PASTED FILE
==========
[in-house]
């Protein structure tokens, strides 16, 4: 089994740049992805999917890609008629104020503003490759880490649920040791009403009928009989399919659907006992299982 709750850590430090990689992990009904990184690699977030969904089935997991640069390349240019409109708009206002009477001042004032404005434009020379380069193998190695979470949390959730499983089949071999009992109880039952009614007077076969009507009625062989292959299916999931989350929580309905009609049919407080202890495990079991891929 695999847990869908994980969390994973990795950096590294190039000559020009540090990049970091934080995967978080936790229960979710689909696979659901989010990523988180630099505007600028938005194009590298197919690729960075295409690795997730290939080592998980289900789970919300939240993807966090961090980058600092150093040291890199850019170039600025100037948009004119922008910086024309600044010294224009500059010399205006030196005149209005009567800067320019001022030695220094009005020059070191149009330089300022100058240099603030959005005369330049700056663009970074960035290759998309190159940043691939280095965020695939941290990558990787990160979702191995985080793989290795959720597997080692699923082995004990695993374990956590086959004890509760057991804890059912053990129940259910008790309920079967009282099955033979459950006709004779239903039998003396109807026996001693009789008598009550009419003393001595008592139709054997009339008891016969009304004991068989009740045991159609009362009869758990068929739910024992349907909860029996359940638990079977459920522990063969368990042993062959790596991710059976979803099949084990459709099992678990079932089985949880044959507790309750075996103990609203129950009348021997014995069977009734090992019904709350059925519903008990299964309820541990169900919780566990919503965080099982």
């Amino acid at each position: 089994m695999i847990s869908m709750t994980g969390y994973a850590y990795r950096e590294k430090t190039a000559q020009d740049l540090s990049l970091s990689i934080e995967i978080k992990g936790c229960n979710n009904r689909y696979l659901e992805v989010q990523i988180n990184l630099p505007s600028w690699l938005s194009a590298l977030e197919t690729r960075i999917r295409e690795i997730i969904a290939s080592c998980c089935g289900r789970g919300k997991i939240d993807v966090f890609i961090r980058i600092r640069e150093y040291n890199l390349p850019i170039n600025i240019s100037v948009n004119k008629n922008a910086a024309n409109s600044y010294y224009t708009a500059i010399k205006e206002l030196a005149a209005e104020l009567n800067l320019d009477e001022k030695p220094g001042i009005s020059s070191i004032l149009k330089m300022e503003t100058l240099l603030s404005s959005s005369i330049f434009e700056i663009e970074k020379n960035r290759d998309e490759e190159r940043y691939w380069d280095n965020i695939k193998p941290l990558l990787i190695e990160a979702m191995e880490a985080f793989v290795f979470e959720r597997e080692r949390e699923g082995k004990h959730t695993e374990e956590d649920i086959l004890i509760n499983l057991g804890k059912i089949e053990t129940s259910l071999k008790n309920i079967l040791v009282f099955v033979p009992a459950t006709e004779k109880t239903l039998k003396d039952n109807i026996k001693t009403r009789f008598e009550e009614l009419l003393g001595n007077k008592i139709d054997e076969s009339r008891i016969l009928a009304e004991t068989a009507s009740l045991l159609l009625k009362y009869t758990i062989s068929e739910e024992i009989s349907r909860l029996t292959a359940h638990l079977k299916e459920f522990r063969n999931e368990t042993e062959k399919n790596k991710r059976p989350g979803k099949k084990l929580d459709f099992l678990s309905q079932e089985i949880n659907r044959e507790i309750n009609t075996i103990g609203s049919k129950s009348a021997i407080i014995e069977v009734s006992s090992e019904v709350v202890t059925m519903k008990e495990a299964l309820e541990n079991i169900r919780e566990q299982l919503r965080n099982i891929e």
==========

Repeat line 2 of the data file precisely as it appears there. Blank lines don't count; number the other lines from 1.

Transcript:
């Protein structure tokens, strides 16, 4: 089994740049992805999917890609008629104020503003490759880490649920040791009403009928009989399919659907006992299982 709750850590430090990689992990009904990184690699977030969904089935997991640069390349240019409109708009206002009477001042004032404005434009020379380069193998190695979470949390959730499983089949071999009992109880039952009614007077076969009507009625062989292959299916999931989350929580309905009609049919407080202890495990079991891929 695999847990869908994980969390994973990795950096590294190039000559020009540090990049970091934080995967978080936790229960979710689909696979659901989010990523988180630099505007600028938005194009590298197919690729960075295409690795997730290939080592998980289900789970919300939240993807966090961090980058600092150093040291890199850019170039600025100037948009004119922008910086024309600044010294224009500059010399205006030196005149209005009567800067320019001022030695220094009005020059070191149009330089300022100058240099603030959005005369330049700056663009970074960035290759998309190159940043691939280095965020695939941290990558990787990160979702191995985080793989290795959720597997080692699923082995004990695993374990956590086959004890509760057991804890059912053990129940259910008790309920079967009282099955033979459950006709004779239903039998003396109807026996001693009789008598009550009419003393001595008592139709054997009339008891016969009304004991068989009740045991159609009362009869758990068929739910024992349907909860029996359940638990079977459920522990063969368990042993062959790596991710059976979803099949084990459709099992678990079932089985949880044959507790309750075996103990609203129950009348021997014995069977009734090992019904709350059925519903008990299964309820541990169900919780566990919503965080099982």